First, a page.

ORGULLO LATINOReading time: 4 minutes
The sport is drenched in symbolism.
Some say if you have never seen a lucha libre fight in the Arena México in Ciudad de México, you haven’t lived. While I wouldn't go quite so far, the sentiment holds true.
From the colorful masks to the unique personalities of the luchadores, lucha libre is much more than a sport.
And it has played an important part in Mexican culture since the 1950s when it grabbed mainstream popularity thanks to comic books and movies featuring our masked heroes.
"The sport became famous mainly due to its masked wrestlers, who incorporated their family traditions, beliefs and fears into the design of their masks, transforming an ordinary person into a fearless character," Javier Pereda, who studied the cultural significance of his favorite sport, explains.
"It integrated national legends and beliefs, placing them in local and identifiable concepts in the Mexican popular imagination."
That's because lucha libre gives a face to good and evil. It represents working-class values such as justice and honesty and, as such, it defines Mexico's cultural and moral standards.
As journalist Roberto José Andrade Franco notes: "Part sport and all drama, it's a metaphor for life".
Over the years, lucha libre has become such a huge part of our lives that it has been officially recognized by Unesco as an "intangible" part of Mexican culture and heritage.
"It is a sport and a show but also a stage performance – a game, magic, a theater of life with fabulous characters endowed with physical strength but also with values," Eduardo Vásquez, the Secretary of State, said at the time.
"It symbolizes the struggle between good and evil. It is a ritual, a rough and crude job that is also an art of fine execution. It is one of the most deeply rooted expressions of popular urban culture in our city and country."
The good, the bad, and the exótico
Created by Mexican wrestler Enrique Ugartechea in 1863 and reintroduced to audiences in 1933 by the "father of lucha libre", Salvador Lutteroth González, what makes a lucha libre match truly special is the masked luchadores.
From técnicos to rudos, exóticos and los minis, each character is known by their specially designed mask. All of which are rich in symbolism and references to Mexican culture, including Aztec symbols and mythical creatures.
"The mask is the most important accessory in lucha libre because the mask makes the warrior," Magno, a popular luchador, explains.
Retired luchador and now wrestling manager Hugo Savinovich agrees: "You will never catch a mascarada (masked wrestler) without a mask because the mask is everything. It's what drives lucha to another level".
The most well-known masked luchador is undoubtedly El Santo or El Mascarado de Plata.
El Santo would even wear his mask when not in the ring and only removed his trademark silver mask at the very end of his career in 1984. He passed away ten days later and was buried with his máscara.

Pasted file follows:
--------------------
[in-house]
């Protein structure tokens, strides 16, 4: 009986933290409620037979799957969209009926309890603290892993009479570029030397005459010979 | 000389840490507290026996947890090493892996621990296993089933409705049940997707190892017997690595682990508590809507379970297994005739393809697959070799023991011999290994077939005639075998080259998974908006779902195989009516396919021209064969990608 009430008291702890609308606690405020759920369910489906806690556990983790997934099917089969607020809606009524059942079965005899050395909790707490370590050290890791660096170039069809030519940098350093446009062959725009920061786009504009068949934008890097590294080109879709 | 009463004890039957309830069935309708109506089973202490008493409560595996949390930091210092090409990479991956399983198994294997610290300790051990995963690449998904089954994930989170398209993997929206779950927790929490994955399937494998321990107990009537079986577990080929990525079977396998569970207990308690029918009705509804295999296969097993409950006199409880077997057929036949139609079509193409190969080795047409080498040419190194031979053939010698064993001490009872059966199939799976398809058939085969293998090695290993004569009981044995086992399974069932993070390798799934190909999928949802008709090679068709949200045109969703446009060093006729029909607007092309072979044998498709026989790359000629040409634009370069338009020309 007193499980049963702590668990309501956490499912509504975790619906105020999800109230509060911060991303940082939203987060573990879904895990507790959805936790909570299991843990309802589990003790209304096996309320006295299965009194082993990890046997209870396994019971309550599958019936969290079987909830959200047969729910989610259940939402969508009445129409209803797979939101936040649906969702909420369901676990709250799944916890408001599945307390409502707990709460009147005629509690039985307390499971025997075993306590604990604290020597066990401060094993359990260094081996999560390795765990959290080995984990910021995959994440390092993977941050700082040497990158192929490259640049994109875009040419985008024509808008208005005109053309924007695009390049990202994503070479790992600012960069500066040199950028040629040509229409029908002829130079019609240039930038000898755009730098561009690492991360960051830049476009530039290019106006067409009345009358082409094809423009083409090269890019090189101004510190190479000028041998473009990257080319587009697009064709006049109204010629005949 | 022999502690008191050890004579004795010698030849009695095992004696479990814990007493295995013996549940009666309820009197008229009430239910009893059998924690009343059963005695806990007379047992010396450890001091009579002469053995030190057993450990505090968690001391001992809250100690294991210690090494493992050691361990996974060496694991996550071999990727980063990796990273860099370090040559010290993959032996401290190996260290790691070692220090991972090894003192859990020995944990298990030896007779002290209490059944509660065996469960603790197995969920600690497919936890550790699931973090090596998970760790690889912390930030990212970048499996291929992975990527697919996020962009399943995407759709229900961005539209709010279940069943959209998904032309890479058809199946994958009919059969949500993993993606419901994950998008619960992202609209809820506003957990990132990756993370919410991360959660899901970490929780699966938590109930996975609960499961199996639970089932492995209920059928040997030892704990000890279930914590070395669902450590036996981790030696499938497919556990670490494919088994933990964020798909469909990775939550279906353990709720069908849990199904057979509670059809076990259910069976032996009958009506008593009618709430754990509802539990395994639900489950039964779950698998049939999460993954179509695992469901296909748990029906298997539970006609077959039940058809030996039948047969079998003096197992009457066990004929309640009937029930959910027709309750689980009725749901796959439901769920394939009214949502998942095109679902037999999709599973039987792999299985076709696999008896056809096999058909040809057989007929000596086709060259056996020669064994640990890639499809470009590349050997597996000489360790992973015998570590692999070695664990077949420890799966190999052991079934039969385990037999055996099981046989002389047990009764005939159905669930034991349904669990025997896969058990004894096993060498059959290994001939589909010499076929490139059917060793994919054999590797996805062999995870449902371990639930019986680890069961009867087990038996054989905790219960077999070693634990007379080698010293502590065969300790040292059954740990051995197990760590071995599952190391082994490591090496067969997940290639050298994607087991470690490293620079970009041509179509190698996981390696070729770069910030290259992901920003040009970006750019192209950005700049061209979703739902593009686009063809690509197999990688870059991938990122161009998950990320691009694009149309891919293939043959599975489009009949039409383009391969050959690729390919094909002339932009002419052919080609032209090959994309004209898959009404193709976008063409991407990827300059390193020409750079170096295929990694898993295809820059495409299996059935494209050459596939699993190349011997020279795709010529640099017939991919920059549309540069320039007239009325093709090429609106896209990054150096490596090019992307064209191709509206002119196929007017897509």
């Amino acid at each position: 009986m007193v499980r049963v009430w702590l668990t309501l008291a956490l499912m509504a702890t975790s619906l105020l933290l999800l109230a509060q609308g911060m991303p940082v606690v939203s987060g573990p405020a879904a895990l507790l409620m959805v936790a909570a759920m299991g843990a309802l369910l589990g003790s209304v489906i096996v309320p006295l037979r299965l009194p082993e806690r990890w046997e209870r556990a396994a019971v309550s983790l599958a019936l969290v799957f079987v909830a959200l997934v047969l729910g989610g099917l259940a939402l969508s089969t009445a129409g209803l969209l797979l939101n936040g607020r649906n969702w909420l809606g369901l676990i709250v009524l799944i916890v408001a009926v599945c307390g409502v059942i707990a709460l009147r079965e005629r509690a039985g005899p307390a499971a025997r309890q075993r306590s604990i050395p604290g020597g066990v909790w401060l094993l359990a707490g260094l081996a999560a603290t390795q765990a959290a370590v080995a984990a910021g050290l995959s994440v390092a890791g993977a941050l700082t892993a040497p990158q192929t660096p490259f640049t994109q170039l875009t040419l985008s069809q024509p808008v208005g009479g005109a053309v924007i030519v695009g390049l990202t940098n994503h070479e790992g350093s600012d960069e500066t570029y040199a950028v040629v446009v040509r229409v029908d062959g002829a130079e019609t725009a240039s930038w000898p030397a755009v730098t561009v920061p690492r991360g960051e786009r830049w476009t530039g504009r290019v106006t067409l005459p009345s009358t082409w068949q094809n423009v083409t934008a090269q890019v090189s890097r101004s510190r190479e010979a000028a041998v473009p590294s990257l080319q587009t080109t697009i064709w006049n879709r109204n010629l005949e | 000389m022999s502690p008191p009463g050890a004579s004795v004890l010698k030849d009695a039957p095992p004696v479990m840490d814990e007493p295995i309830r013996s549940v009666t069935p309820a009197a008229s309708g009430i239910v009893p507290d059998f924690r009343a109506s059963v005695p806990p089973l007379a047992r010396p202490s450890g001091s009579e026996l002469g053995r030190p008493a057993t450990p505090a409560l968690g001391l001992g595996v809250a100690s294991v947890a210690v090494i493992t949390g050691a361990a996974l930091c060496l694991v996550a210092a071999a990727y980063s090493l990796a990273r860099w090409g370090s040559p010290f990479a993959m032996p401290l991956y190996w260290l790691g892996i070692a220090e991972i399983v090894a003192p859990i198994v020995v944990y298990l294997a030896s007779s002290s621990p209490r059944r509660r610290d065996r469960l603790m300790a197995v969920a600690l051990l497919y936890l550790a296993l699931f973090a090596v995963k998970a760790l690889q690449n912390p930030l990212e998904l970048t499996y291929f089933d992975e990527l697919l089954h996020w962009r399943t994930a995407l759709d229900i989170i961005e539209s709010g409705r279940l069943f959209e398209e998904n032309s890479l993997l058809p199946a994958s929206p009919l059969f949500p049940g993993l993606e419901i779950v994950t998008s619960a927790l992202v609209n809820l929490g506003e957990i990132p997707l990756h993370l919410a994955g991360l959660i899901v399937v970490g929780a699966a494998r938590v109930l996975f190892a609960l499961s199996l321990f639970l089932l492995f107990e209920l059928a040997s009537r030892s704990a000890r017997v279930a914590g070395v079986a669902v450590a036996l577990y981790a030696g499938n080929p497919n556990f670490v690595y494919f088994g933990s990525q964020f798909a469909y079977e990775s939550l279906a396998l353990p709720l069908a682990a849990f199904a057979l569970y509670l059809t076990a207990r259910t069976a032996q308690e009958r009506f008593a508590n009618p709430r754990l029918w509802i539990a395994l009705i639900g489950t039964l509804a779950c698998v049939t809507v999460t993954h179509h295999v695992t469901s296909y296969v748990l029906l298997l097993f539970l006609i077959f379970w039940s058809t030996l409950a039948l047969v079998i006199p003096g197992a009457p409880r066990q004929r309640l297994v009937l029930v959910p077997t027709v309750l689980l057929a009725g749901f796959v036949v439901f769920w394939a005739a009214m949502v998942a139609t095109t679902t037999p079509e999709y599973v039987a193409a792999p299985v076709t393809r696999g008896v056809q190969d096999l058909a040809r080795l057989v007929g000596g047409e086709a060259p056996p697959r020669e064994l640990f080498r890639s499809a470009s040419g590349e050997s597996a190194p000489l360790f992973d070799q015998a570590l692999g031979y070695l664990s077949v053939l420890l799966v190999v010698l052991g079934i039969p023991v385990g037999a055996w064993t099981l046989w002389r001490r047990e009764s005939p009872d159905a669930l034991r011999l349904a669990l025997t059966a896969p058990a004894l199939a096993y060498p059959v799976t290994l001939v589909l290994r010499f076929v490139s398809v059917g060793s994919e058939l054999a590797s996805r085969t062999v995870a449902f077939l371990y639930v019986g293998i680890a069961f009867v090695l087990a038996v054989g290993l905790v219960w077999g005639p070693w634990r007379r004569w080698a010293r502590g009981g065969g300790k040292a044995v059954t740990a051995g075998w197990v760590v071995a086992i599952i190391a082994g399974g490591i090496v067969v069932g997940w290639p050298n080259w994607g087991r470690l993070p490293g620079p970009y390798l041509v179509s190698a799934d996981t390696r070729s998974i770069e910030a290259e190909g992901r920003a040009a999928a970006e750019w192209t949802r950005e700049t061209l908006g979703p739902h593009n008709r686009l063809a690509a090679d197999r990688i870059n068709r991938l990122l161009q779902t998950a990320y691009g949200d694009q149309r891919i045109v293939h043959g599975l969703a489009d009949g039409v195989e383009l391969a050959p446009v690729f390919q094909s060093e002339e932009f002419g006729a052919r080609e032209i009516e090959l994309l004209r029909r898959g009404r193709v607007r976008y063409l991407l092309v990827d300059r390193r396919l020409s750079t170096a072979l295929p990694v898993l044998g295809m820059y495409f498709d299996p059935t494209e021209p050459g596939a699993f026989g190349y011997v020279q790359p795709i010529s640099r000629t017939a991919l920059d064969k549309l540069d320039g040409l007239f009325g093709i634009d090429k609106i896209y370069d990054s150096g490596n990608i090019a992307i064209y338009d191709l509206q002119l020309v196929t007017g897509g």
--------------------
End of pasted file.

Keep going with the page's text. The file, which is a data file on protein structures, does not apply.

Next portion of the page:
These masks, as J. Gonzo, the creator of La Mano del Destino, a luchador comic book, notes, are not "donned by the luchador to conceal his identity but rather to reveal it".
As lucha libre fan Luis Garcia explains: "The mask is closely tied to what the wrestler identifies as. It symbolizes that he's a hero, a villain, a ghost, a warrior, a skeleton, a god. It also emphasizes the qualities of the wrestler: strength, cunning, darkness, hope, religion, etc.
"That's why taking someone's mask off is a sacrilegious act in lucha libre. You're reducing this powerful, mythical hero to a mere human. I have heard that it's actually illegal to do so in professional matches unless the wrestler agrees to risk his mask, although, to be honest, that might just be lucha libre lore."
A sport for all
"Who do you think is going to come out today, dad?" Jay Noah López excitedly asks his dad, standing next to the ring on fight night recently. "I hope Red Viper comes out first."
Minutes later the luchador appears.
"Aye, yi yi. Wow, mom!" Jay shouts.
But Jay is not the only excited 10-year-old in the crowd. That's because much of the appeal of lucha libre, for us, lies in the sport's family friendliness. It is watched by kids, parents, and grandparents – everyone gets in on the action. And everyone has a favorite, just like Jay.
"When you're at a movie, it's quiet and relaxed," Ernesto del Ral explains. Ernesto along with his wife and three kids ages five to 11 can often be seen at matches on Friday evenings.
"Here, you can yell, scream and get all the anger out of you. You can have fun and all that."
As such, parents are predominantly choosing to take their kids to lucha libre matches, not only to teach them about Mexican culture but also because it is a fun way to spend time together and not worry about any restrictions.
"It's like a game. They don't take it seriously. It's part of the show," Cristina Lamadrid explains.
Christina, too, takes her daughter to shows and says that she has never "acted out" outside of the matches. In fact, she still sometimes asks for permission before screaming at a match.
She says the matches have actually encouraged good behavior and come in handy as leverage.
"Every week around Wednesday, my daughter starts to ask me if we are going to the match. She knows if she doesn't clean her room, she cannot go.
"Her room is always clean."
And that is what makes lucha libre so powerful – its ability to construct a reality we all want to be a part of and live up to. It is storytelling, free from the burden of realism, that can convey undeniable truths.